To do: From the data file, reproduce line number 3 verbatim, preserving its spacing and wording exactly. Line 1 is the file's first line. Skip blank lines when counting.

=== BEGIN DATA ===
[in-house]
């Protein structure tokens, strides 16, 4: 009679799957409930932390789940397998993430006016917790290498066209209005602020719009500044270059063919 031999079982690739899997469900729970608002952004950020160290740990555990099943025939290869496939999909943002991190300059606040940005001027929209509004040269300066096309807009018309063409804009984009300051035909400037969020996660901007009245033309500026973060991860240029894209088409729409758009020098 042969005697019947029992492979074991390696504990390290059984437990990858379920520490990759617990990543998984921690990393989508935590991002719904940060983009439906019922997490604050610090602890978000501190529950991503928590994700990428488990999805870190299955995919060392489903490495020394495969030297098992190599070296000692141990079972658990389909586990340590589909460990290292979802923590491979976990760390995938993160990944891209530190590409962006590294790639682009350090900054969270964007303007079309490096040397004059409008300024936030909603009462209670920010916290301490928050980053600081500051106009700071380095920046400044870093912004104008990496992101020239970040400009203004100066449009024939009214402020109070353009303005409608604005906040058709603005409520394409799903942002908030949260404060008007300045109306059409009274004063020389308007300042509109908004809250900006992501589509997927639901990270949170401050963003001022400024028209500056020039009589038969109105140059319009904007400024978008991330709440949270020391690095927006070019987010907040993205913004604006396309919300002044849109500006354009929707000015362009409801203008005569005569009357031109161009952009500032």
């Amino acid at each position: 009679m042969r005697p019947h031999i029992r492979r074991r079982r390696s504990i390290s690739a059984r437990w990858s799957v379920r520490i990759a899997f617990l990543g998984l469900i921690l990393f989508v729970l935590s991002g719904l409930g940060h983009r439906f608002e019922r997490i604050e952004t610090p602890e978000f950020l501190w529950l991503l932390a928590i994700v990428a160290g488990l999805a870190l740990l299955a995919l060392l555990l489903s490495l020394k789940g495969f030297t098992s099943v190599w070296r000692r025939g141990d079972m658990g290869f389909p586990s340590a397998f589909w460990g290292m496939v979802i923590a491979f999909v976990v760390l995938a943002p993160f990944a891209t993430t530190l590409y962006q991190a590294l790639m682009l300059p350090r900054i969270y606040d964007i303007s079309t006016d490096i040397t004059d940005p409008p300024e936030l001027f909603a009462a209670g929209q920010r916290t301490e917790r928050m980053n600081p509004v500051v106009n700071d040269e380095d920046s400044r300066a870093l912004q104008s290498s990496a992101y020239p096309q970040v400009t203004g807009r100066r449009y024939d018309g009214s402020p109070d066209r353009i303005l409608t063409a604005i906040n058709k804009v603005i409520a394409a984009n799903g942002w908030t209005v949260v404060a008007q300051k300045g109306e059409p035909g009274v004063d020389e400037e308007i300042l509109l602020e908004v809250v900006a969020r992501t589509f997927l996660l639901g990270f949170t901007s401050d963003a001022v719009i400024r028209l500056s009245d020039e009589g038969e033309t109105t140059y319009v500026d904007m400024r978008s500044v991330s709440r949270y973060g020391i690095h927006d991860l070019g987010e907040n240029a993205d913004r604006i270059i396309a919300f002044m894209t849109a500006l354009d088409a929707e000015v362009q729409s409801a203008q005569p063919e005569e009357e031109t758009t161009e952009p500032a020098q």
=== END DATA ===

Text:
């Amino acid at each position: 009679m042969r005697p019947h031999i029992r492979r074991r079982r390696s504990i390290s690739a059984r437990w990858s799957v379920r520490i990759a899997f617990l990543g998984l469900i921690l990393f989508v729970l935590s991002g719904l409930g940060h983009r439906f608002e019922r997490i604050e952004t610090p602890e978000f950020l501190w529950l991503l932390a928590i994700v990428a160290g488990l999805a870190l740990l299955a995919l060392l555990l489903s490495l020394k789940g495969f030297t098992s099943v190599w070296r000692r025939g141990d079972m658990g290869f389909p586990s340590a397998f589909w460990g290292m496939v979802i923590a491979f999909v976990v760390l995938a943002p993160f990944a891209t993430t530190l590409y962006q991190a590294l790639m682009l300059p350090r900054i969270y606040d964007i303007s079309t006016d490096i040397t004059d940005p409008p300024e936030l001027f909603a009462a209670g929209q920010r916290t301490e917790r928050m980053n600081p509004v500051v106009n700071d040269e380095d920046s400044r300066a870093l912004q104008s290498s990496a992101y020239p096309q970040v400009t203004g807009r100066r449009y024939d018309g009214s402020p109070d066209r353009i303005l409608t063409a604005i906040n058709k804009v603005i409520a394409a984009n799903g942002w908030t209005v949260v404060a008007q300051k300045g109306e059409p035909g009274v004063d020389e400037e308007i300042l509109l602020e908004v809250v900006a969020r992501t589509f997927l996660l639901g990270f949170t901007s401050d963003a001022v719009i400024r028209l500056s009245d020039e009589g038969e033309t109105t140059y319009v500026d904007m400024r978008s500044v991330s709440r949270y973060g020391i690095h927006d991860l070019g987010e907040n240029a993205d913004r604006i270059i396309a919300f002044m894209t849109a500006l354009d088409a929707e000015v362009q729409s409801a203008q005569p063919e005569e009357e031109t758009t161009e952009p500032a020098q």